I’ve recently been reading Get Me Out by Randi Epstein. While I’ve been reading this book I have learned how (mostly men) and women have contributed to progress in obstetrics .
In the earlier centuries men were the only ones who could be physicians and obstetrician’s. In result to this men wrote all the pregnancy guides and techniques even though they initially knew nothing about childbirth due to the fact the midwives would usually deliver the babies. Those books and techniques consisted of Soranus Gynaecology, Hippocrates homemade pregnancy test, and Dr. Eucharis Rosslin’s book The Rose Garden .Most of these techniques and books were filled with information we now know to be untrue but there were a few men who were on to something. One group of men in particular that changed obstetrics was The Chamberlen family.
(Older Peter Chamberlen)
The Chamberlen family created and hid a device to help pull babies out of the birth canal during a difficult delivery, this device was called the Chamberlen Forceps. The forceps were passed down for generations and kept in secret due to the family only wanting to operate for the wealthy. And from what I’ve read online and learned in the book, no one really knows exactly which Chamberlen created the Forceps but many people think that it was the oldest son, Peter Chamberlen. Even though they tried extremely hard to hide their medical secret from the rest of the world eventually the forceps were found in 1813 and soon were released fr everyone to see.
“What they found was that these highly secretive baby clamps looked like two soup ladles attached with a spring”-page 28
When everyone was able to see the instruments a controversy broke out between midwives and obstetricians. This controversy caused people to question whether or not the devices were safe or whether the old traditional ways were best. Over the years the debate began to die down and so did the interest in forceps.Now in the present forceps still exist but they aren’t used that much when a woman has a difficult birth. Even though forceps aren’t used that much now and days the original chamberlen forceps did affected the world of obstetrics by providing an alternative option in childbirth back in the 16th century and today. It also was a kick starter for more improved inventions to come in the future.
“The Chamberlens introduced their highly touted secret tool more than 400 years ago.It brought fame and fortune. They certainly exemplified the world of fiery competitive medicine”- Catherine M. Scholten quote in Get me out on page 34
I found it very ironic that men were writing the books about labor and pregnant women. They sounded so assured of themselves and so confident in their writing but today we can discredit all the myths and untrue facts. Men (doctors and obstetricians) back then were so concerned with modesty and did not want to look at any woman’s private parts so they couldn’t really give reliable information about anatomy and other things part of labor. I bet midwives probably knew more about the pregnant woman’s parts because they were women, but the reason they weren’t held to a standard of men was because they lacked a title (a diploma). The Chemberlen family were very protective of their invention because it would bring them fortune, I think they were correct to protect it from people but they did it because of the money. I think their contraption (the forceps) was very useful 100ths of years ago, but nowadays with new exciting technology and many more methods of birthing the forceps have fallen into the shadows. -Celeste O.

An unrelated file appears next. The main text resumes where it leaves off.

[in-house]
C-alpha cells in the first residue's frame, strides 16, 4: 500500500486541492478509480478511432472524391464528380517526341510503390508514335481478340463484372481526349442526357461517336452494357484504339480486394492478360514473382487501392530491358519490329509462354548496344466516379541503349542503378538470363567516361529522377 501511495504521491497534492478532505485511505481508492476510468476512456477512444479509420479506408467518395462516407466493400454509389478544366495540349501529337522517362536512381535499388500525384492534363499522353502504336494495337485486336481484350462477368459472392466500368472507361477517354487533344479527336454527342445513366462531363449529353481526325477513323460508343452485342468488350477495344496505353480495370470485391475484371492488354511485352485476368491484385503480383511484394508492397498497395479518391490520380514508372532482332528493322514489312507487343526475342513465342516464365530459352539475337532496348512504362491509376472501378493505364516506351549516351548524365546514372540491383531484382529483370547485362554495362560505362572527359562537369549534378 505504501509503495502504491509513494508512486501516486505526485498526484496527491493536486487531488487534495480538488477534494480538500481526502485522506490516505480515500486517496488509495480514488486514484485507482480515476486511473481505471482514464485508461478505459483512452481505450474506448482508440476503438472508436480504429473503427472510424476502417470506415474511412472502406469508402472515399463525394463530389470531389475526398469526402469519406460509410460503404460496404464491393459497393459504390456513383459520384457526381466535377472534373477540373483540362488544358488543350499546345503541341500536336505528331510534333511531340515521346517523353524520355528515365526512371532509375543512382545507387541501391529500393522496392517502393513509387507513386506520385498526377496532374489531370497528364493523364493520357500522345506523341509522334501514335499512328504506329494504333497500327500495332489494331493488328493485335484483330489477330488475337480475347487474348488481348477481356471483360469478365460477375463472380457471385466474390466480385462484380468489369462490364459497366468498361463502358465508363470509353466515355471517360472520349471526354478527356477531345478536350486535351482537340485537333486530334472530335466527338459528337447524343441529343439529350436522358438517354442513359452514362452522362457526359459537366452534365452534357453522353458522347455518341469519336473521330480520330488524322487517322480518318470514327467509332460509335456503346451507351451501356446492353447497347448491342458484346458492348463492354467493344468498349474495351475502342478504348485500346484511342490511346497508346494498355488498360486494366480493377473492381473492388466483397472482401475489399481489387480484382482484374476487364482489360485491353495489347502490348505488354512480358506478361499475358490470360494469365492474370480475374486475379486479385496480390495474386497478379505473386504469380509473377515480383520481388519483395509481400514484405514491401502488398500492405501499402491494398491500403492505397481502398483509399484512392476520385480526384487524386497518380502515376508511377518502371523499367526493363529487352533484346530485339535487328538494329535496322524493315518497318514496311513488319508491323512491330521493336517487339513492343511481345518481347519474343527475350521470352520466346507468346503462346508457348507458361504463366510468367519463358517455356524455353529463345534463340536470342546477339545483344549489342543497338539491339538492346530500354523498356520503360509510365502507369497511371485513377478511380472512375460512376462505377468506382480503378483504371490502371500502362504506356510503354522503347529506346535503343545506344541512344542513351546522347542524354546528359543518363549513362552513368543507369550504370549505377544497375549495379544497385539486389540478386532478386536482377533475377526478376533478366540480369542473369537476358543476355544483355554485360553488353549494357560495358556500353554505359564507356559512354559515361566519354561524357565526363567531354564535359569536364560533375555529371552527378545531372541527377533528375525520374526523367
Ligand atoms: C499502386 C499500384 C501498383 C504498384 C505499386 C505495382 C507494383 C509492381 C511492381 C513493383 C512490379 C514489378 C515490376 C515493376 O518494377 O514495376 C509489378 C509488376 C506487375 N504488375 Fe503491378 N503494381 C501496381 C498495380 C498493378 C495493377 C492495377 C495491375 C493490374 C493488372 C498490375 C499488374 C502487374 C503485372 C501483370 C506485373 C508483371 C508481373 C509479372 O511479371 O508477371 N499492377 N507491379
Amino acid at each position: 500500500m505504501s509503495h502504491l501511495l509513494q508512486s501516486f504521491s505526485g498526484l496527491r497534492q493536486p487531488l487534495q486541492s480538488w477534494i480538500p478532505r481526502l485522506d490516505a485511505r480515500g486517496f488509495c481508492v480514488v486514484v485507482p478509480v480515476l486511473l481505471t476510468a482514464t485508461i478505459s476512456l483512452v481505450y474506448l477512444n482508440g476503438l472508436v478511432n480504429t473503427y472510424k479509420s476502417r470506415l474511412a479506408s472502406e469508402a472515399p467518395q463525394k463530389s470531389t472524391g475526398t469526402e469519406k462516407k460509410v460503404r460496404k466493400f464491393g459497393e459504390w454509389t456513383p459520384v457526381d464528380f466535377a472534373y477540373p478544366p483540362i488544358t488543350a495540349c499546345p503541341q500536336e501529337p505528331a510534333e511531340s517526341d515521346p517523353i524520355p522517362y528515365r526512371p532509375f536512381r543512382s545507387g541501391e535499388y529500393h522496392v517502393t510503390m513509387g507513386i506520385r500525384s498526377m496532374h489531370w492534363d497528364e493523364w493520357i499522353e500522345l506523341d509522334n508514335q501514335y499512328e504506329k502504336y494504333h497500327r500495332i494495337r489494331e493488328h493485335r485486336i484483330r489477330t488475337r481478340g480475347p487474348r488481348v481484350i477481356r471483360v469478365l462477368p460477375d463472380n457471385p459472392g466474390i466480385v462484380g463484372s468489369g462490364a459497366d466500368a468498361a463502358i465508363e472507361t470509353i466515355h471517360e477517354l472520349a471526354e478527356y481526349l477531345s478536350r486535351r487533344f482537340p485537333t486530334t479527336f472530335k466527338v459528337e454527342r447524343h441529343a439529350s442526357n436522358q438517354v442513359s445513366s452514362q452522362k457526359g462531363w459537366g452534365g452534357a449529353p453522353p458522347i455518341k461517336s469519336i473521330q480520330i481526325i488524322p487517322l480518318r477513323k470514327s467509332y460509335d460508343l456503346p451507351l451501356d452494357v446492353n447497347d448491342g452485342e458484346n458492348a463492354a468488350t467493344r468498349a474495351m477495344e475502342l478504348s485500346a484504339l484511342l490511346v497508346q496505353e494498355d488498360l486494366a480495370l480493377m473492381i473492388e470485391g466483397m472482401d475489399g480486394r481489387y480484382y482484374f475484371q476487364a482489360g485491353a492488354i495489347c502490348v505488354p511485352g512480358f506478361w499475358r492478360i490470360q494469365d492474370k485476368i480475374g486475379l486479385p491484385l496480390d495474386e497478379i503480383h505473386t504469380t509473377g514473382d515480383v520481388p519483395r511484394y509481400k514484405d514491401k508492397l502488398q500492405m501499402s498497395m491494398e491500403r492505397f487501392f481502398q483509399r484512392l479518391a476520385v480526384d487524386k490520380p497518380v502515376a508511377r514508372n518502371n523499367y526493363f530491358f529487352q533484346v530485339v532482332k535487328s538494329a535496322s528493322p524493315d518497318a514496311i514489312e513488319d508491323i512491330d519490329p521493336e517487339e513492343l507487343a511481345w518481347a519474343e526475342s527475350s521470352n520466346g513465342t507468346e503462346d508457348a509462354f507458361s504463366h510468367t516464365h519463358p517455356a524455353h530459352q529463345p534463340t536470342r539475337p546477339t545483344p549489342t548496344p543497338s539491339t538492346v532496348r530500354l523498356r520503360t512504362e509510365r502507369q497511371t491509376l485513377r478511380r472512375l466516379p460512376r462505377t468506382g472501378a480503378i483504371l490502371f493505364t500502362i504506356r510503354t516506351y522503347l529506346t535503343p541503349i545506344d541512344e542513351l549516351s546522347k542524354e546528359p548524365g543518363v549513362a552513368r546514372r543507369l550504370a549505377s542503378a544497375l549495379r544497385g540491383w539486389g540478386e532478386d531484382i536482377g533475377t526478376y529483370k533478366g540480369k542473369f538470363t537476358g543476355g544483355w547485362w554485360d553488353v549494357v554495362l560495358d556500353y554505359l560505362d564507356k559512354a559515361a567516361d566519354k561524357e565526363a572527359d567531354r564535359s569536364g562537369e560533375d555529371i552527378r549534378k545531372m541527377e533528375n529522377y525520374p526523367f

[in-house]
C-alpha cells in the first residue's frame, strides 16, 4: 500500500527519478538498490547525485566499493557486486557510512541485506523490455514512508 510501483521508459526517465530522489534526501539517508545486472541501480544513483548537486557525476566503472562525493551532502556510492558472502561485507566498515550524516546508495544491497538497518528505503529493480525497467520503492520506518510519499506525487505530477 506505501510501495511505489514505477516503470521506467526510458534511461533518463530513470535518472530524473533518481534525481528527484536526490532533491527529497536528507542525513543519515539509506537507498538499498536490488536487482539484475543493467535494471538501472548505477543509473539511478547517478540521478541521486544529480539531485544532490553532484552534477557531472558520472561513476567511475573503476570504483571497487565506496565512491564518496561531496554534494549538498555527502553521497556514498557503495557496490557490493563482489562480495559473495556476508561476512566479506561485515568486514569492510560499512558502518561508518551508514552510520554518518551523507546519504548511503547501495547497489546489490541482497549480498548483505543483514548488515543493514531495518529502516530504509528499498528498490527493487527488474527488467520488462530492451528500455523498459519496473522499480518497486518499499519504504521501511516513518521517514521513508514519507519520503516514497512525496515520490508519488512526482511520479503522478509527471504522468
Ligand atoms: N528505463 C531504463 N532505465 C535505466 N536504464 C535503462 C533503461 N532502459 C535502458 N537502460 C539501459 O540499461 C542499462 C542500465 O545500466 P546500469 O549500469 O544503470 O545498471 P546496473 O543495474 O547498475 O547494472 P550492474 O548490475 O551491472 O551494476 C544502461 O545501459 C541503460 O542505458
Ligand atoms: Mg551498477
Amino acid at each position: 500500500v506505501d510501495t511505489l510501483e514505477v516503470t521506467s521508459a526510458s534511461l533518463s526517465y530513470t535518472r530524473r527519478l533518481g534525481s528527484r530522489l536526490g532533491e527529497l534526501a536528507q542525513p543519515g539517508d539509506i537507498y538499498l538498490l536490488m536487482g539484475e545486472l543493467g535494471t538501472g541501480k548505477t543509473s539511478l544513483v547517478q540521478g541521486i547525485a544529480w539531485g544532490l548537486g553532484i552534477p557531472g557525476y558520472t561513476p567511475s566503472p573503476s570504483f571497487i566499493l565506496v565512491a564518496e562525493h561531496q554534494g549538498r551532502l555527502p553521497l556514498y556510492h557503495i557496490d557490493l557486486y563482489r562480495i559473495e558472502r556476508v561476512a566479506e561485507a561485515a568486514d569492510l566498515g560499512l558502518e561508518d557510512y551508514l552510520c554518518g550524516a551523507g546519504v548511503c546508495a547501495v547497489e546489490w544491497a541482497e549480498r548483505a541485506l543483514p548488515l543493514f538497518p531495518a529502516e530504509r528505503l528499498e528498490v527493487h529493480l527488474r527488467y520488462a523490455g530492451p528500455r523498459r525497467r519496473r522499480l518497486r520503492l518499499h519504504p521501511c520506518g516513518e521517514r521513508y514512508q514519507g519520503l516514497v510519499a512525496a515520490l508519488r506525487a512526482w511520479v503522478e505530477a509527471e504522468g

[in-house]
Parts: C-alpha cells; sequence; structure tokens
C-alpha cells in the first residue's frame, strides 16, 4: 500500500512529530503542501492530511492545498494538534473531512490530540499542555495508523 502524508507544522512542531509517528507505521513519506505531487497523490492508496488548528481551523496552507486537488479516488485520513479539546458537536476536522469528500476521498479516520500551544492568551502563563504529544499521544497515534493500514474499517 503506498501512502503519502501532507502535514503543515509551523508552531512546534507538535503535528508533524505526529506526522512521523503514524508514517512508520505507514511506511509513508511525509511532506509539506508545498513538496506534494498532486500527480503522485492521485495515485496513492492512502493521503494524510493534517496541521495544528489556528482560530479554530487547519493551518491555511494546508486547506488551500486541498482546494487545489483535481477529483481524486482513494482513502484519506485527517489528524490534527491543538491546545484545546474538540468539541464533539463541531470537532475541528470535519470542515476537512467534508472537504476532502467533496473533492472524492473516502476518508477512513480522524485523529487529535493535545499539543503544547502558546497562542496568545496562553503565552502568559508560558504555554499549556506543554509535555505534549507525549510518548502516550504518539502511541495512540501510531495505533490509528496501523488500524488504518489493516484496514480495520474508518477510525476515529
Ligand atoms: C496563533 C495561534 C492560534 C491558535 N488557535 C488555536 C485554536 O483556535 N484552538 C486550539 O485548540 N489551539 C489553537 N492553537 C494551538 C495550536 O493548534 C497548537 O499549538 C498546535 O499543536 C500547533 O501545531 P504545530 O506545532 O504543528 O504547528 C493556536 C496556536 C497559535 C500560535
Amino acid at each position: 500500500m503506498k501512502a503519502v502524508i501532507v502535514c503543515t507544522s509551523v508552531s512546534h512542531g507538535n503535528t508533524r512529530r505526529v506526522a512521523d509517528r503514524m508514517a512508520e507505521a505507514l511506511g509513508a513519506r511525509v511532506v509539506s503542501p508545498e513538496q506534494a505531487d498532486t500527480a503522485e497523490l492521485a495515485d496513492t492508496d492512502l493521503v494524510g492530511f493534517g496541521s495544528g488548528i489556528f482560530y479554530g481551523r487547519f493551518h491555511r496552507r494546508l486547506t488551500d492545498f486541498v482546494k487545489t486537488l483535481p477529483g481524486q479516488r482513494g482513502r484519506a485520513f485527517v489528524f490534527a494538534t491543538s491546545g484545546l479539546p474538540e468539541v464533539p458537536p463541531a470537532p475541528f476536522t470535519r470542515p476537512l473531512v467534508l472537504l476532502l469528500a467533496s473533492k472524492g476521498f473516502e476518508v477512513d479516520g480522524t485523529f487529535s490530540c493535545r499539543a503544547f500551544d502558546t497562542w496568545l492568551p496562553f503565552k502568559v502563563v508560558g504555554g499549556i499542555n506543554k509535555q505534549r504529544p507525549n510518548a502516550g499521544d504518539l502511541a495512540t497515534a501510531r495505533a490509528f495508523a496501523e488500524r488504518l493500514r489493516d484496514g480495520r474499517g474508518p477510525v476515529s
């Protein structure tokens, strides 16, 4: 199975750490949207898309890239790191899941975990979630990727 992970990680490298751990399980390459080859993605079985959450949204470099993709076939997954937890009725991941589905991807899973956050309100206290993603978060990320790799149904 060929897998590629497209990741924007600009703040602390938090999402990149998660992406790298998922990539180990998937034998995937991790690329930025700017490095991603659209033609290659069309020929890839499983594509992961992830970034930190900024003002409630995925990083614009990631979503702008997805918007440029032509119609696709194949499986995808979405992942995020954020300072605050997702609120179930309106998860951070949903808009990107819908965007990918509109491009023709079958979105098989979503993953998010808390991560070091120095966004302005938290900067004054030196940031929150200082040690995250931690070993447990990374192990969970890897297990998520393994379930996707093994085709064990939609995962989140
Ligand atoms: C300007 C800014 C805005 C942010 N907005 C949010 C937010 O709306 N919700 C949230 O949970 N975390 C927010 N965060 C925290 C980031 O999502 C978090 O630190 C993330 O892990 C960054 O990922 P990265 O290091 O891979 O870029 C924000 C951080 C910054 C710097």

I really liked your reflection and how detailed it was. It seemed to go righ to what you wanted to talk about, and kept me interested. No extra words, nothing too boring or confusing. I actually wanted to ask about what you thought about Chamberlens hiding their invention. Should they have given it to the world sooner to prevent deaths, or was their initial decision wise? What about the views that philosophers like Galen and Aristotle had on women and their physiology? -Bunmi O.
Thank you for taking the time to read my blog post Bumi. First off I would like to inform you that I don’t agree with the way certain philosophers viewed women but in that time period women weren’t valued as highly as they are now.I have also thought about my feelings on The Chamberlens hiding the forceps and I have come to the conclusion that it would have been better if they hadn’t hidden them in the first place. I believe that by hiding the forceps the Chamberlens also some what interfered with the growth of obstetrics technology. If they had opend up the invention to the public instead of hidding it, then doctors could have produced ideas for better or more efficent versions of the forceps earlier.